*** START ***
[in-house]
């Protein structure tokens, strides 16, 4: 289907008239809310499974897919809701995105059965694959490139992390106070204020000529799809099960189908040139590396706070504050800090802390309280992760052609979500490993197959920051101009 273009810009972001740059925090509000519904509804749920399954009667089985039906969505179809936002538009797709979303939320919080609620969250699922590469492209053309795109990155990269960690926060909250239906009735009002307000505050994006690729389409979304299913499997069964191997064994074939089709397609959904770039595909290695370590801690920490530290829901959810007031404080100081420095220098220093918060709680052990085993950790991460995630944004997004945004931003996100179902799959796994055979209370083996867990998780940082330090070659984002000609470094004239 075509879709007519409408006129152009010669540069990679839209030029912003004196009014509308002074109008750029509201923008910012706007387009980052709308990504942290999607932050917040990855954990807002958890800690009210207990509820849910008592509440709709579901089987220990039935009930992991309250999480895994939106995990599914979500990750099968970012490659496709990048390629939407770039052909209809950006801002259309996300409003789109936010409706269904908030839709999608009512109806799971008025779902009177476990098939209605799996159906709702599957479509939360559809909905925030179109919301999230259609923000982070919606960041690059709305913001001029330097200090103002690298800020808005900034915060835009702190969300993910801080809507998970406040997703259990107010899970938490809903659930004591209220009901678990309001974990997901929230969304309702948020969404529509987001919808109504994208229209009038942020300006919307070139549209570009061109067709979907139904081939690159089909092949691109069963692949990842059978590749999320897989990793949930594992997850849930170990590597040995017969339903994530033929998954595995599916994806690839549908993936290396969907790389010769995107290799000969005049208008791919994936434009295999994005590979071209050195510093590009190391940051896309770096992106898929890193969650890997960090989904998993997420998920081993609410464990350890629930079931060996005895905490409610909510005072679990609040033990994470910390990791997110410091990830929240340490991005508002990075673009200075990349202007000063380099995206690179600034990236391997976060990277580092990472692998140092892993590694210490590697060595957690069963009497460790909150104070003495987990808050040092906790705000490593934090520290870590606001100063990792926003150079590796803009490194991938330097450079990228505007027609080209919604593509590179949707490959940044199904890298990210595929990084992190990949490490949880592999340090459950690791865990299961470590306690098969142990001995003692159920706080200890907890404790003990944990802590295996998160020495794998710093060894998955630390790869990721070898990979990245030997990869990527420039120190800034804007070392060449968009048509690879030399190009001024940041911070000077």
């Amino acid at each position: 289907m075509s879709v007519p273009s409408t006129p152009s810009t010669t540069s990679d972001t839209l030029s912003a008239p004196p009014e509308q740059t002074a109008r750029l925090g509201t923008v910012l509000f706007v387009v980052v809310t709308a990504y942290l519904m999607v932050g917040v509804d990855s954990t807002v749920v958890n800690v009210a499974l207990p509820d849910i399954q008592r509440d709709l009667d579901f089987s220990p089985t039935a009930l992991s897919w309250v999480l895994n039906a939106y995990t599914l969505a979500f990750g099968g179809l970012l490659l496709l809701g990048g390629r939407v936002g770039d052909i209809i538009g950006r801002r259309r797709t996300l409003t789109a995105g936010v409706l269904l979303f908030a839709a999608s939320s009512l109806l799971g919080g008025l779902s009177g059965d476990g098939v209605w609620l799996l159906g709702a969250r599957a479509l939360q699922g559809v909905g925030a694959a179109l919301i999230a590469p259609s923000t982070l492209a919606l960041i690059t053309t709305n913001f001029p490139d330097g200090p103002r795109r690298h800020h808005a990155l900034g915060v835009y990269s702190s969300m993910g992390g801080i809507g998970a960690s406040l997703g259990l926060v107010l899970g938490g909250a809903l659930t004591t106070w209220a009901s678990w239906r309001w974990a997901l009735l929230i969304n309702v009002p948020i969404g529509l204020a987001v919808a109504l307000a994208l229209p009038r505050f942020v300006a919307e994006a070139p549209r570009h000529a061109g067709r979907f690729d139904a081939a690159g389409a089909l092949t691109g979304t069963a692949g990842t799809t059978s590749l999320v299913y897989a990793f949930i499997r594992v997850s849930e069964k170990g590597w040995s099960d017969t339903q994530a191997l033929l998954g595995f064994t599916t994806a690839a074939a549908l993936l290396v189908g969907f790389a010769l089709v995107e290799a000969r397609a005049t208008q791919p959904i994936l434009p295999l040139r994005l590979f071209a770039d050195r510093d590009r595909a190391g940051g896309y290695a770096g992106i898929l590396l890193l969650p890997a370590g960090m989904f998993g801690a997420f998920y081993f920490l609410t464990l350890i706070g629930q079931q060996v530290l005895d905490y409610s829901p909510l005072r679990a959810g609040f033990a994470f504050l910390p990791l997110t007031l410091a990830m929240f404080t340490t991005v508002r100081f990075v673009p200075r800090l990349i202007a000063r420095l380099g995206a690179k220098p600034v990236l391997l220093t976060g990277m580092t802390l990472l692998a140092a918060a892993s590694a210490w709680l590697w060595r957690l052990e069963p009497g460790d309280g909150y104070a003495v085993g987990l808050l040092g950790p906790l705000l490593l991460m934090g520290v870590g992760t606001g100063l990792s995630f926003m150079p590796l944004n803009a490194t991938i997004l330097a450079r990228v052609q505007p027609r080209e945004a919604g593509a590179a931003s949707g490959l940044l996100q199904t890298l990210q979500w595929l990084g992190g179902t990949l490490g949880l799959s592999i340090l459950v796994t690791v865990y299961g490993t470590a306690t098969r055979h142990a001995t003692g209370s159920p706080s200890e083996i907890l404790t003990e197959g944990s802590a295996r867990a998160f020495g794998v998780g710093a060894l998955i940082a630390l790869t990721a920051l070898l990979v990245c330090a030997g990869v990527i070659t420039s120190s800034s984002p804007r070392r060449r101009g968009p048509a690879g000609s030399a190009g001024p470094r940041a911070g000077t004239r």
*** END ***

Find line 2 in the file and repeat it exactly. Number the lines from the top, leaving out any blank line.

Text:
């Protein structure tokens, strides 16, 4: 289907008239809310499974897919809701995105059965694959490139992390106070204020000529799809099960189908040139590396706070504050800090802390309280992760052609979500490993197959920051101009 273009810009972001740059925090509000519904509804749920399954009667089985039906969505179809936002538009797709979303939320919080609620969250699922590469492209053309795109990155990269960690926060909250239906009735009002307000505050994006690729389409979304299913499997069964191997064994074939089709397609959904770039595909290695370590801690920490530290829901959810007031404080100081420095220098220093918060709680052990085993950790991460995630944004997004945004931003996100179902799959796994055979209370083996867990998780940082330090070659984002000609470094004239 075509879709007519409408006129152009010669540069990679839209030029912003004196009014509308002074109008750029509201923008910012706007387009980052709308990504942290999607932050917040990855954990807002958890800690009210207990509820849910008592509440709709579901089987220990039935009930992991309250999480895994939106995990599914979500990750099968970012490659496709990048390629939407770039052909209809950006801002259309996300409003789109936010409706269904908030839709999608009512109806799971008025779902009177476990098939209605799996159906709702599957479509939360559809909905925030179109919301999230259609923000982070919606960041690059709305913001001029330097200090103002690298800020808005900034915060835009702190969300993910801080809507998970406040997703259990107010899970938490809903659930004591209220009901678990309001974990997901929230969304309702948020969404529509987001919808109504994208229209009038942020300006919307070139549209570009061109067709979907139904081939690159089909092949691109069963692949990842059978590749999320897989990793949930594992997850849930170990590597040995017969339903994530033929998954595995599916994806690839549908993936290396969907790389010769995107290799000969005049208008791919994936434009295999994005590979071209050195510093590009190391940051896309770096992106898929890193969650890997960090989904998993997420998920081993609410464990350890629930079931060996005895905490409610909510005072679990609040033990994470910390990791997110410091990830929240340490991005508002990075673009200075990349202007000063380099995206690179600034990236391997976060990277580092990472692998140092892993590694210490590697060595957690069963009497460790909150104070003495987990808050040092906790705000490593934090520290870590606001100063990792926003150079590796803009490194991938330097450079990228505007027609080209919604593509590179949707490959940044199904890298990210595929990084992190990949490490949880592999340090459950690791865990299961470590306690098969142990001995003692159920706080200890907890404790003990944990802590295996998160020495794998710093060894998955630390790869990721070898990979990245030997990869990527420039120190800034804007070392060449968009048509690879030399190009001024940041911070000077």